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Proceedings Paper

Laser-based workstation for the manufacture of fused biconical tapered coupler devices
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Paper Abstract

Fused biconic tapered (FBT) couplers are essential components in today's telecommunications networks where they are used for a number of different applications. The manufacturing process consists of aligning two adjacent fibres from which the buffer has been stripped, and subsequently heating and stretching them, creating an input taper, output taper either side of the fused coupling region. It is the coupling region where energy transfer between cores is possible; this gives the device its main characteristics, and the basic geometry can be used to create a range of devices such as 3 dB splitters, tap couplers, WDMs, etc. Low losses for these devices are achievable if made with reference to the adiabatic approximation. In this paper we report the development of a laser-based rig for the manufacture of couplers in which a CO2 laser replaces the gas torch typically used as a heat source in modern manufacturing processes. In addition to the use of a laser source, we describe the integration of advanced optical techniques and feedback mechanisms to improve the workstation's reliability and flexibility. These characteristics should be advantageous for efficient manufacture of standard devices and novel devices for niche applications.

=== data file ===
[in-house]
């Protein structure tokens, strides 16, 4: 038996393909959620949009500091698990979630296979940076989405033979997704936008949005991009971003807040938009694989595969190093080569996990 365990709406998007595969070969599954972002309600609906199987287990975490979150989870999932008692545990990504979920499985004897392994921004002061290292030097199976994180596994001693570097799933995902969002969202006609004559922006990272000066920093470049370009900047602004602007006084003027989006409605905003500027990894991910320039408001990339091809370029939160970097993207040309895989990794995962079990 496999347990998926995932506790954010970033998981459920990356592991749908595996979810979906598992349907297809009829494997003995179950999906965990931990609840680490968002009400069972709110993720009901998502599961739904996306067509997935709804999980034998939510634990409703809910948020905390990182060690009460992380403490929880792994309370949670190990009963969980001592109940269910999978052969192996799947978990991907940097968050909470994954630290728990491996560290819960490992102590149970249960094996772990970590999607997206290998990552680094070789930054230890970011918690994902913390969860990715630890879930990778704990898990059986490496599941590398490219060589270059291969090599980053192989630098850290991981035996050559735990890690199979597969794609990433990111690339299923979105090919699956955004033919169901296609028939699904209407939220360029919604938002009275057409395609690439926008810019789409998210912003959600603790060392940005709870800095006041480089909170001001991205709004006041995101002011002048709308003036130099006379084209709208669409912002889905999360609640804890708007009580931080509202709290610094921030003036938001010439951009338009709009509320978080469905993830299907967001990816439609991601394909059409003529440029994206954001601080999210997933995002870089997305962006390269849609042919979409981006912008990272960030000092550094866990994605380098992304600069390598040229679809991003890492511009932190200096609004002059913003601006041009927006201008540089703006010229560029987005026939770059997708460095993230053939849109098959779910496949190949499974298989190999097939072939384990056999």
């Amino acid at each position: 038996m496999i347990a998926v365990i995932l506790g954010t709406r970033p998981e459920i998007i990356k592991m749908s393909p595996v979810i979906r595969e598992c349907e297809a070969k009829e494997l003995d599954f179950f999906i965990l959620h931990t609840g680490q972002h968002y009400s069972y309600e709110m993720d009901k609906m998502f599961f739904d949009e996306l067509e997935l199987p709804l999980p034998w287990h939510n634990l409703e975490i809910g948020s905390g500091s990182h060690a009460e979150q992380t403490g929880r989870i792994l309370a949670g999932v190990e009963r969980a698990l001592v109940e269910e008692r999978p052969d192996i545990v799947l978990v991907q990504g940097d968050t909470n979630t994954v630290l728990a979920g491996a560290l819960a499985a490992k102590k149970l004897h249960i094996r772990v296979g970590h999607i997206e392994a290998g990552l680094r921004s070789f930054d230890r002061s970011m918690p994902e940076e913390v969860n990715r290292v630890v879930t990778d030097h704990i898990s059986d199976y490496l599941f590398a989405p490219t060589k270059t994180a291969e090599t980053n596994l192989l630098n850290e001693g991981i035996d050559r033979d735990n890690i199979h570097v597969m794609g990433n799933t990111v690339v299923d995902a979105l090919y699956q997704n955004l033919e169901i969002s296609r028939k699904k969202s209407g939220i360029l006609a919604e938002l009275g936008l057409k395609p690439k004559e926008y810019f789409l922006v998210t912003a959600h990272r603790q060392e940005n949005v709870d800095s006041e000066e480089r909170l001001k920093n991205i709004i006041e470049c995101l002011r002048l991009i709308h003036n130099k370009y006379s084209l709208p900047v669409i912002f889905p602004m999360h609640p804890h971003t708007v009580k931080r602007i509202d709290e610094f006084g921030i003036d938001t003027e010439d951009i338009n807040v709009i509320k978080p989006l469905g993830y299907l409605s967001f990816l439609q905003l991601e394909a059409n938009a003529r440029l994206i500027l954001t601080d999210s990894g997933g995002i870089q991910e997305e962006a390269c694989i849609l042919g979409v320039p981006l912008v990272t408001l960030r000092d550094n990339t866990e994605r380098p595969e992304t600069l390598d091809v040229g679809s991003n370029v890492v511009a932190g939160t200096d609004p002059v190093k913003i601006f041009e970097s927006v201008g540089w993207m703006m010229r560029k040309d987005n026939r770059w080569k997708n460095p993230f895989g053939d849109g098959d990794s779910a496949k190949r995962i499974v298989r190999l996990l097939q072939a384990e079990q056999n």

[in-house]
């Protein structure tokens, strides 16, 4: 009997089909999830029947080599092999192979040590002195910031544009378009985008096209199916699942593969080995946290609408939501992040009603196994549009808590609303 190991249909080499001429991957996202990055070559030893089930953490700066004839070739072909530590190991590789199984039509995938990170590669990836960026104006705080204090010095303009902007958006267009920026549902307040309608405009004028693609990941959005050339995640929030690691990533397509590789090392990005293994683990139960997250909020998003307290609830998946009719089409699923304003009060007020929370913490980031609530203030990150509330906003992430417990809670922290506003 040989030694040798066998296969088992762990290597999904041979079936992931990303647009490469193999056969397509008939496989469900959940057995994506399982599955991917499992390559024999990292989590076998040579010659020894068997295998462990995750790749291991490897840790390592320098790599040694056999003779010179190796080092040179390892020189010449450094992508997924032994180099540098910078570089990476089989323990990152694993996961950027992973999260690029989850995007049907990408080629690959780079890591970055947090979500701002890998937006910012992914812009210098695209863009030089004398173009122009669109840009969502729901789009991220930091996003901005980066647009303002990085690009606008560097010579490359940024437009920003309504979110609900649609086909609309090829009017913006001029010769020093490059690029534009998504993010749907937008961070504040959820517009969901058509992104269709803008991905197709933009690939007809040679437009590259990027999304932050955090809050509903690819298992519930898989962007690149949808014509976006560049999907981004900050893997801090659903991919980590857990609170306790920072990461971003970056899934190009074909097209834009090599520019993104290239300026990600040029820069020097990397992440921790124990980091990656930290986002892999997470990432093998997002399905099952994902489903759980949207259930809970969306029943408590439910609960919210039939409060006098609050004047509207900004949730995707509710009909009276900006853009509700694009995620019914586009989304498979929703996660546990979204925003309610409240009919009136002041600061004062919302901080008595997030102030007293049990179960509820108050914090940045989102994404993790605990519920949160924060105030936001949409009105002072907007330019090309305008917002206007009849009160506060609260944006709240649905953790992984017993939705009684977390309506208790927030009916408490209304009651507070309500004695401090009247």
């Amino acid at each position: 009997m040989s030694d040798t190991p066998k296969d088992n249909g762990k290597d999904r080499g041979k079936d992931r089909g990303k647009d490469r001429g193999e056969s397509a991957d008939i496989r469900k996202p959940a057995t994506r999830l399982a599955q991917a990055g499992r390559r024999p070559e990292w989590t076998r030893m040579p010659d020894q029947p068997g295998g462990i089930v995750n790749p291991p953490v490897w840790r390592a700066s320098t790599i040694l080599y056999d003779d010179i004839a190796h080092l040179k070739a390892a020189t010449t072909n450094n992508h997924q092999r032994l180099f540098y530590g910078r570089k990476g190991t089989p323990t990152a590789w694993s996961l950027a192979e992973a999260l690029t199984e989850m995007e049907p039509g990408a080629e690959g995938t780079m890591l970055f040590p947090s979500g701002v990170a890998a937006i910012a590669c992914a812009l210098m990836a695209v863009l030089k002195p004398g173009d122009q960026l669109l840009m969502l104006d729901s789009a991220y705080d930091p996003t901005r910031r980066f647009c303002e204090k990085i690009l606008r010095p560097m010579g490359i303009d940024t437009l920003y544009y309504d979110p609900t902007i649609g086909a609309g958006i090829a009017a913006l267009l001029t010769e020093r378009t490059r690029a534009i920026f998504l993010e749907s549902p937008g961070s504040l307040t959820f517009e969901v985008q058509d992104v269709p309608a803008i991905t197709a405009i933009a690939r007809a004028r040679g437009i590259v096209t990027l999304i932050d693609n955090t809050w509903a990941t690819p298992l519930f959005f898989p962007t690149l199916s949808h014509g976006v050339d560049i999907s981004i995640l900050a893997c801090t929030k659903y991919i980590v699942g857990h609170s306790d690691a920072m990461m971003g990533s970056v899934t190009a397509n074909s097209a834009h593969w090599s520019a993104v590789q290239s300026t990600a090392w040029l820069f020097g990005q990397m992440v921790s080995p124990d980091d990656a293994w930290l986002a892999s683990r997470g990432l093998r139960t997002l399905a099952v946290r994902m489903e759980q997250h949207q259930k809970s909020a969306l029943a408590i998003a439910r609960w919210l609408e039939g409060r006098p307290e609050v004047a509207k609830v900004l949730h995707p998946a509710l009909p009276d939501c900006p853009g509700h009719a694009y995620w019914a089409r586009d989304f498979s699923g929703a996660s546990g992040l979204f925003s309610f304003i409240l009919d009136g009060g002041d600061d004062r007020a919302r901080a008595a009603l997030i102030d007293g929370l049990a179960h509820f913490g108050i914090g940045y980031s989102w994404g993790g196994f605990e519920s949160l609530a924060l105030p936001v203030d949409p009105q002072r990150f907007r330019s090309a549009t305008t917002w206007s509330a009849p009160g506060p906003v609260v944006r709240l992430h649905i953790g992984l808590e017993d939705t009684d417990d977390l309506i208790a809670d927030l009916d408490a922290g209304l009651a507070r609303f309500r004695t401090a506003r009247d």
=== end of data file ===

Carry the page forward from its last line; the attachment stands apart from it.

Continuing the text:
Paper Details

Date Published: 8 June 2005
PDF: 10 pages
Proc. SPIE 5827, Opto-Ireland 2005: Photonic Engineering, (8 June 2005); doi: 10.1117/12.605004
Show Author Affiliations
Andrew Cronin, National Univ. of Ireland/Galway (Ireland)
Colm McAtamney, National Univ. of Ireland/Galway (Ireland)
Richard Sherlock, National Univ. of Ireland/Galway (Ireland)
Gerard M O'Connor, National Univ. of Ireland/Galway (Ireland)
Thomas J. Glynn, National Univ. of Ireland/Galway (Ireland)

Published in SPIE Proceedings Vol. 5827:
Opto-Ireland 2005: Photonic Engineering
Thomas J. Glynn; John T. Sheridan; Brian W. Bowe; Ronan F. O'Dowd; Gerard M. O'Connor; Aidan J.H. Flanagan; Gerard D. O'Sullivan; Gerald Byrne; Jonathan Magee, Editor(s)

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